The problem of how Concrete can live a public life is cleverly solved. The existence of aliens, of course, cannot be revealed to the general public. So the fiction that he was a terminally ill patient placed into an experimental cyborg body by the army is created. And the general public is bombarded by Concrete merchandise, Concrete commercials, and Concrete appearances on talk shows and sitcoms, so the public tires of him and ceases to ask troublesome questions. Chadwick’s companions are Dr. Maureen Vonnegut (no relation to the author), a government scientist assigned to monitor him, and Larry Munro, a graduate student in English who Lithgow hired to be his assistant.

But this is all background to the question that drives most of the stories: What do you do with your life when you are in a powerful body of gray rock? There are no super-villains or aliens to fight, just everyday obstacles to overcome, and the struggle to do good with his new gifts.

The collections, all from Dark Horse Comics:

1990: Concrete: Complete Short Stories 1986-1989. Collects the stories from Dark Horse Presents.

1994: The Complete Concrete Collects Concrete #1-10.

1994: Concrete: Fragile Creature Collects Fragile Creature #1-4. Chadwick puts his movie experience to good use in this story in which Concrete is hired to help cut stunt costs on a movie set.

1995: Concrete: Killer Smile Collects Killer Smile #1-4. Larry Munro is taken hostage by a crazed man.

1996: Concrete: Short Stories 1990-1995. More stories from Dark Horse Presents.

1997: Concrete: Think Like a Mountain. Collects contains Think Like a Mountain #1-7. Concrete falls in with a group of Earth First! environmentalists.

1998: Strange Armor: The Origin of Concrete. Collects Strange Armor #1-5. Retells and updates the origin of Concrete, originally told in the first Concrete series.

Con"crete (? or ?), a. [L. concretus, p. p. of concrescere to grow together; con- + crescere to grow; cf. F. concret. See Crescent.]

1.

United in growth; hence, formed by coalition of separate particles into one mass; united in a solid form.

The first concrete state, or consistent surface, of the chaos must be of the same figure as the last liquid state. Bp. Burnet.

2. Logic (a)

Standing for an object as it exists in nature, invested with all its qualities, as distingushed from standing for an attribute of an object; -- opposed to abstract.

Hence: (b)

Applied to a specific object; special; particular; -- opposed to general. See Abstract, 3.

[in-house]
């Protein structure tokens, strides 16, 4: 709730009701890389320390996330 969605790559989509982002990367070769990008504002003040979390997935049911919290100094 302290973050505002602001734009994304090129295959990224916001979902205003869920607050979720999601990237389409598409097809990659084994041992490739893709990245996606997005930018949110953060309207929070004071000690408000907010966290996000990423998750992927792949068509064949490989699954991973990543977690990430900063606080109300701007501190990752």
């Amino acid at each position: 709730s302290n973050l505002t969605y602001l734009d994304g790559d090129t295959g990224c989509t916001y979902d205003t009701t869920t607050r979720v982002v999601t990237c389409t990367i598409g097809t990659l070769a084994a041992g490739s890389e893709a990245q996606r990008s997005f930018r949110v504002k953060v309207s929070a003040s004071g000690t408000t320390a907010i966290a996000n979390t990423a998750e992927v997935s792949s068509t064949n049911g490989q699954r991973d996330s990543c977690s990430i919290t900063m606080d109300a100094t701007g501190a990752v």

Concrete is opposed to a abstract. The names of individuals are concrete, those of classes abstract. J. S. Mill.

Concrete terms, while they express the quality, do also express, or imply, or refer to, some subject to which it belongs. I. Watts.

Concrete number, a number associated with, or applied to, a particular object, as three men, five days, etc., as distinguished from an abstract number, or one used without reference to a particular object. -- Concrete quantity, a physical object or a collection of such objects. Davies & Peck. -- Concrete science, a physical science, one having as its subject of knowledge concrete things instead of abstract laws. -- Concrete sound or movement of the voice, one which slides continuously up or down, as distinguished from a discrete movement, in which the voice leaps at once from one line of pitch to another.

Rush.

 

© Webster 1913.


Con"crete, n.

1.

A compound or mass formed by concretion, spontaneous union, or coalescence of separate particles of matter in one body.

To divide all concretes, minerals and others, into the same number of distinct substances. Boyle.

2.

A mixture of gravel, pebbles, or broken stone with cement or with tar, etc., used for sidewalks, roadways, foundations, etc., and esp. for submarine structures.

3. Logic

A term designating both a quality and the subject in which it exists; a concrete term.

The concretes "father" and "son" have, or might have, the abstracts "paternity" and "filiety". J. S. Mill.

4. Sugar Making

Sugar boiled down from cane juice to a solid mass.

 

© Webster 1913.


Con*crete" (?), v. i. [imp. & p. p. Concreted; p. pr & vb. n. Concreting.]

To unite or coalesce, as separate particles, into a mass or solid body.

Applied to some substances, it is equivalent to indurate; as, metallic matter concretes into a hard body; applied to others, it is equivalent to congeal, thicken, inspissate, coagulate, as in the concretion of blood. "The blood of some who died of the plague could not be made to concrete."

Arbuthnot.

 

© Webster 1913.


Con*crete", v. t.

1.

To form into a mass, as by the cohesion or coalescence of separate particles.

There are in our inferior world divers bodies that are concreted out of others. Sir M. Hale.

2.

To cover with, or form of, concrete, as a pavement.

 

© Webster 1913.